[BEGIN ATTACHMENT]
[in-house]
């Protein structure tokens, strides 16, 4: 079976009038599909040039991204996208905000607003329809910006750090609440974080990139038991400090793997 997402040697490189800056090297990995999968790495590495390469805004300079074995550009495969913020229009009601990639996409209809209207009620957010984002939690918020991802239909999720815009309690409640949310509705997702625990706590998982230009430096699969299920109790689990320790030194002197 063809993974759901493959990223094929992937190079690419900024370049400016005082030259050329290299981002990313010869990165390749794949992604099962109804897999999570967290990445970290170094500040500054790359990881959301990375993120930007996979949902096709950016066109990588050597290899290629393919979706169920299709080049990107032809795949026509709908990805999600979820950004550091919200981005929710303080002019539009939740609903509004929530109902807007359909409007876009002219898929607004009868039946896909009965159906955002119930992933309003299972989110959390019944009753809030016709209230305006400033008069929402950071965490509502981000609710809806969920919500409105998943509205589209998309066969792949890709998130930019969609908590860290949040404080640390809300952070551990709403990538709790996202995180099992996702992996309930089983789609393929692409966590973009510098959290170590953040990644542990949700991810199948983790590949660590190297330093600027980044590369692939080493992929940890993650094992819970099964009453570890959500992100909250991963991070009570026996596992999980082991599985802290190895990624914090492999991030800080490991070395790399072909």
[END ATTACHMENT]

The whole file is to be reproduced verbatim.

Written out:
[in-house]
């Protein structure tokens, strides 16, 4: 079976009038599909040039991204996208905000607003329809910006750090609440974080990139038991400090793997 997402040697490189800056090297990995999968790495590495390469805004300079074995550009495969913020229009009601990639996409209809209207009620957010984002939690918020991802239909999720815009309690409640949310509705997702625990706590998982230009430096699969299920109790689990320790030194002197 063809993974759901493959990223094929992937190079690419900024370049400016005082030259050329290299981002990313010869990165390749794949992604099962109804897999999570967290990445970290170094500040500054790359990881959301990375993120930007996979949902096709950016066109990588050597290899290629393919979706169920299709080049990107032809795949026509709908990805999600979820950004550091919200981005929710303080002019539009939740609903509004929530109902807007359909409007876009002219898929607004009868039946896909009965159906955002119930992933309003299972989110959390019944009753809030016709209230305006400033008069929402950071965490509502981000609710809806969920919500409105998943509205589209998309066969792949890709998130930019969609908590860290949040404080640390809300952070551990709403990538709790996202995180099992996702992996309930089983789609393929692409966590973009510098959290170590953040990644542990949700991810199948983790590949660590190297330093600027980044590369692939080493992929940890993650094992819970099964009453570890959500992100909250991963991070009570026996596992999980082991599985802290190895990624914090492999991030800080490991070395790399072909």